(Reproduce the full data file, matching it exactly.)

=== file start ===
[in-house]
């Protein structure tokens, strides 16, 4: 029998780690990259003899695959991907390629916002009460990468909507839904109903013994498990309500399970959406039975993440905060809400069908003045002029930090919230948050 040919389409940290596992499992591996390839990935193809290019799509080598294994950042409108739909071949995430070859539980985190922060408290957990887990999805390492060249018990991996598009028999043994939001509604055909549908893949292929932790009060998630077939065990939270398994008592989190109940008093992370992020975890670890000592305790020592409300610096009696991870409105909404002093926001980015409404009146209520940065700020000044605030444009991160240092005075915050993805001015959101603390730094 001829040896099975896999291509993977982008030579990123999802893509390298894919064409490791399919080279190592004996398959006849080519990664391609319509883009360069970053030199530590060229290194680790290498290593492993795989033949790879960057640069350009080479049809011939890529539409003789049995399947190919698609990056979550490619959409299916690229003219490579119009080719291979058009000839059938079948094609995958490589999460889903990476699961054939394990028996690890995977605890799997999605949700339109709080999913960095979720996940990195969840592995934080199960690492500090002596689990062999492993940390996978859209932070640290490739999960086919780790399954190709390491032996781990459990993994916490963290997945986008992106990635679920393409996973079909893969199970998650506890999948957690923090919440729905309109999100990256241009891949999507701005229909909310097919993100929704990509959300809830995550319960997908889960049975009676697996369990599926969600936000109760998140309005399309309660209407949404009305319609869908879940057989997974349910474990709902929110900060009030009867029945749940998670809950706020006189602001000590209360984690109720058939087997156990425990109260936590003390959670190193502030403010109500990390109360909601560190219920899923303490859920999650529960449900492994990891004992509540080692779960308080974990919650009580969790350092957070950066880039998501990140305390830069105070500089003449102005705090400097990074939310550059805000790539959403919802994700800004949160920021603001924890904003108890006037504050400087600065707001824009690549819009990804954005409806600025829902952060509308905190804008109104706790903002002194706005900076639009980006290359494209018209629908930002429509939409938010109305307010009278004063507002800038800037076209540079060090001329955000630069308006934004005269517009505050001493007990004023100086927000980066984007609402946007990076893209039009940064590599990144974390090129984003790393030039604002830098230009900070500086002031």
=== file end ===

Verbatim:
[in-house]
């Protein structure tokens, strides 16, 4: 029998780690990259003899695959991907390629916002009460990468909507839904109903013994498990309500399970959406039975993440905060809400069908003045002029930090919230948050 040919389409940290596992499992591996390839990935193809290019799509080598294994950042409108739909071949995430070859539980985190922060408290957990887990999805390492060249018990991996598009028999043994939001509604055909549908893949292929932790009060998630077939065990939270398994008592989190109940008093992370992020975890670890000592305790020592409300610096009696991870409105909404002093926001980015409404009146209520940065700020000044605030444009991160240092005075915050993805001015959101603390730094 001829040896099975896999291509993977982008030579990123999802893509390298894919064409490791399919080279190592004996398959006849080519990664391609319509883009360069970053030199530590060229290194680790290498290593492993795989033949790879960057640069350009080479049809011939890529539409003789049995399947190919698609990056979550490619959409299916690229003219490579119009080719291979058009000839059938079948094609995958490589999460889903990476699961054939394990028996690890995977605890799997999605949700339109709080999913960095979720996940990195969840592995934080199960690492500090002596689990062999492993940390996978859209932070640290490739999960086919780790399954190709390491032996781990459990993994916490963290997945986008992106990635679920393409996973079909893969199970998650506890999948957690923090919440729905309109999100990256241009891949999507701005229909909310097919993100929704990509959300809830995550319960997908889960049975009676697996369990599926969600936000109760998140309005399309309660209407949404009305319609869908879940057989997974349910474990709902929110900060009030009867029945749940998670809950706020006189602001000590209360984690109720058939087997156990425990109260936590003390959670190193502030403010109500990390109360909601560190219920899923303490859920999650529960449900492994990891004992509540080692779960308080974990919650009580969790350092957070950066880039998501990140305390830069105070500089003449102005705090400097990074939310550059805000790539959403919802994700800004949160920021603001924890904003108890006037504050400087600065707001824009690549819009990804954005409806600025829902952060509308905190804008109104706790903002002194706005900076639009980006290359494209018209629908930002429509939409938010109305307010009278004063507002800038800037076209540079060090001329955000630069308006934004005269517009505050001493007990004023100086927000980066984007609402946007990076893209039009940064590599990144974390090129984003790393030039604002830098230009900070500086002031």